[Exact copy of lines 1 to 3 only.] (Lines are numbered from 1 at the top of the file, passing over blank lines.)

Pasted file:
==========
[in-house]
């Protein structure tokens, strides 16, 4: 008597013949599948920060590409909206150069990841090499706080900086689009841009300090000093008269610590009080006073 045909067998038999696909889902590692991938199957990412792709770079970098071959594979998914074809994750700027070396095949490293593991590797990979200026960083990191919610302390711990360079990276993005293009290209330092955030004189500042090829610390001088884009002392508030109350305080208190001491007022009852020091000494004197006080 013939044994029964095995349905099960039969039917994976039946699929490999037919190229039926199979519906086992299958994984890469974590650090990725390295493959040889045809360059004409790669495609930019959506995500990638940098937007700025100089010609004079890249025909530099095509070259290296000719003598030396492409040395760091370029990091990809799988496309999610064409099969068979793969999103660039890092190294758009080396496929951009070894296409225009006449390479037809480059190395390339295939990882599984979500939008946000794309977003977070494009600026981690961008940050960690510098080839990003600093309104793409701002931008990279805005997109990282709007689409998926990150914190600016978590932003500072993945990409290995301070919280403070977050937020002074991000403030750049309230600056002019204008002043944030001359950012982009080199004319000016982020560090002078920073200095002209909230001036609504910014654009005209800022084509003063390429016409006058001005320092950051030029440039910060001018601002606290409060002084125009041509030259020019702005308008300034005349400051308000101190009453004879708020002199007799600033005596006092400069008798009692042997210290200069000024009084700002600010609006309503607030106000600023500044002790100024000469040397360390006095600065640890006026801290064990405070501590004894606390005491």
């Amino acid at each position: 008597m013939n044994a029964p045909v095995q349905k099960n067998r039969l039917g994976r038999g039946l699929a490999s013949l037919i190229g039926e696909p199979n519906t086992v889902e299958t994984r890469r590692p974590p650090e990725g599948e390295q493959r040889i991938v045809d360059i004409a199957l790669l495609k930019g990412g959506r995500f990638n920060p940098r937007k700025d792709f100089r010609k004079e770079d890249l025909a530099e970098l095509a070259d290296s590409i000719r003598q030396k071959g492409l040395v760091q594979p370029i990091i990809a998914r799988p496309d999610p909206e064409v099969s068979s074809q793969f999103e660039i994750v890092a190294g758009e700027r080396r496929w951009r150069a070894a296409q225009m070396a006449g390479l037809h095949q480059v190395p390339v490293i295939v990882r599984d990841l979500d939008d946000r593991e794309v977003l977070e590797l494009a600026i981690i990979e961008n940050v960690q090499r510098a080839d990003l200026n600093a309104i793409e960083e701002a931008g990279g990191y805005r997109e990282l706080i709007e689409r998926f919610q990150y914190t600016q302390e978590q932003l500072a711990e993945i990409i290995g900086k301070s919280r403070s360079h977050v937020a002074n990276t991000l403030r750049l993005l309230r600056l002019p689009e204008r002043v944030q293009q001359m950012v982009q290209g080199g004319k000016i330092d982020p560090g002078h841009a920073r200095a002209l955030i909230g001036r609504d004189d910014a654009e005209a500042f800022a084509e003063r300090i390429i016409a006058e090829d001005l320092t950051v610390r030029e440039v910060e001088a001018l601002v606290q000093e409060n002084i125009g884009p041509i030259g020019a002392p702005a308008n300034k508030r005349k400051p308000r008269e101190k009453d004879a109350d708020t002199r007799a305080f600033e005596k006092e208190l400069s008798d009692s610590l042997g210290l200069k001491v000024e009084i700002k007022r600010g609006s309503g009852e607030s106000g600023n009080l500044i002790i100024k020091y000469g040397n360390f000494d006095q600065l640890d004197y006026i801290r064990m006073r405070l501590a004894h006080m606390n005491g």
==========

[in-house]
């Protein structure tokens, strides 16, 4: 008597013949599948920060590409909206150069990841090499706080900086689009841009300090000093008269610590009080006073 045909067998038999696909889902590692991938199957990412792709770079970098071959594979998914074809994750700027070396095949490293593991590797990979200026960083990191919610302390711990360079990276993005293009290209330092955030004189500042090829610390001088884009002392508030109350305080208190001491007022009852020091000494004197006080 013939044994029964095995349905099960039969039917994976039946699929490999037919190229039926199979519906086992299958994984890469974590650090990725390295493959040889045809360059004409790669495609930019959506995500990638940098937007700025100089010609004079890249025909530099095509070259290296000719003598030396492409040395760091370029990091990809799988496309999610064409099969068979793969999103660039890092190294758009080396496929951009070894296409225009006449390479037809480059190395390339295939990882599984979500939008946000794309977003977070494009600026981690961008940050960690510098080839990003600093309104793409701002931008990279805005997109990282709007689409998926990150914190600016978590932003500072993945990409290995301070919280403070977050937020002074991000403030750049309230600056002019204008002043944030001359950012982009080199004319000016982020560090002078920073200095002209909230001036609504910014654009005209800022084509003063390429016409006058001005320092950051030029440039910060001018601002606290409060002084125009041509030259020019702005308008300034005349400051308000101190009453004879708020002199007799600033005596006092400069008798009692042997210290200069000024009084700002600010609006309503607030106000600023500044002790100024000469040397360390006095600065640890006026801290064990405070501590004894606390005491």
């Amino acid at each position: 008597m013939n044994a029964p045909v095995q349905k099960n067998r039969l039917g994976r038999g039946l699929a490999s013949l037919i190229g039926e696909p199979n519906t086992v889902e299958t994984r890469r590692p974590p650090e990725g599948e390295q493959r040889i991938v045809d360059i004409a199957l790669l495609k930019g990412g959506r995500f990638n920060p940098r937007k700025d792709f100089r010609k004079e770079d890249l025909a530099e970098l095509a070259d290296s590409i000719r003598q030396k071959g492409l040395v760091q594979p370029i990091i990809a998914r799988p496309d999610p909206e064409v099969s068979s074809q793969f999103e660039i994750v890092a190294g758009e700027r080396r496929w951009r150069a070894a296409q225009m070396a006449g390479l037809h095949q480059v190395p390339v490293i295939v990882r599984d990841l979500d939008d946000r593991e794309v977003l977070e590797l494009a600026i981690i990979e961008n940050v960690q090499r510098a080839d990003l200026n600093a309104i793409e960083e701002a931008g990279g990191y805005r997109e990282l706080i709007e689409r998926f919610q990150y914190t600016q302390e978590q932003l500072a711990e993945i990409i290995g900086k301070s919280r403070s360079h977050v937020a002074n990276t991000l403030r750049l993005l309230r600056l002019p689009e204008r002043v944030q293009q001359m950012v982009q290209g080199g004319k000016i330092d982020p560090g002078h841009a920073r200095a002209l955030i909230g001036r609504d004189d910014a654009e005209a500042f800022a084509e003063r300090i390429i016409a006058e090829d001005l320092t950051v610390r030029e440039v910060e001088a001018l601002v606290q000093e409060n002084i125009g884009p041509i030259g020019a002392p702005a308008n300034k508030r005349k400051p308000r008269e101190k009453d004879a109350d708020t002199r007799a305080f600033e005596k006092e208190l400069s008798d009692s610590l042997g210290l200069k001491v000024e009084i700002k007022r600010g609006s309503g009852e607030s106000g600023n009080l500044i002790i100024k020091y000469g040397n360390f000494d006095q600065l640890d004197y006026i801290r064990m006073r405070l501590a004894h006080m606390n005491g």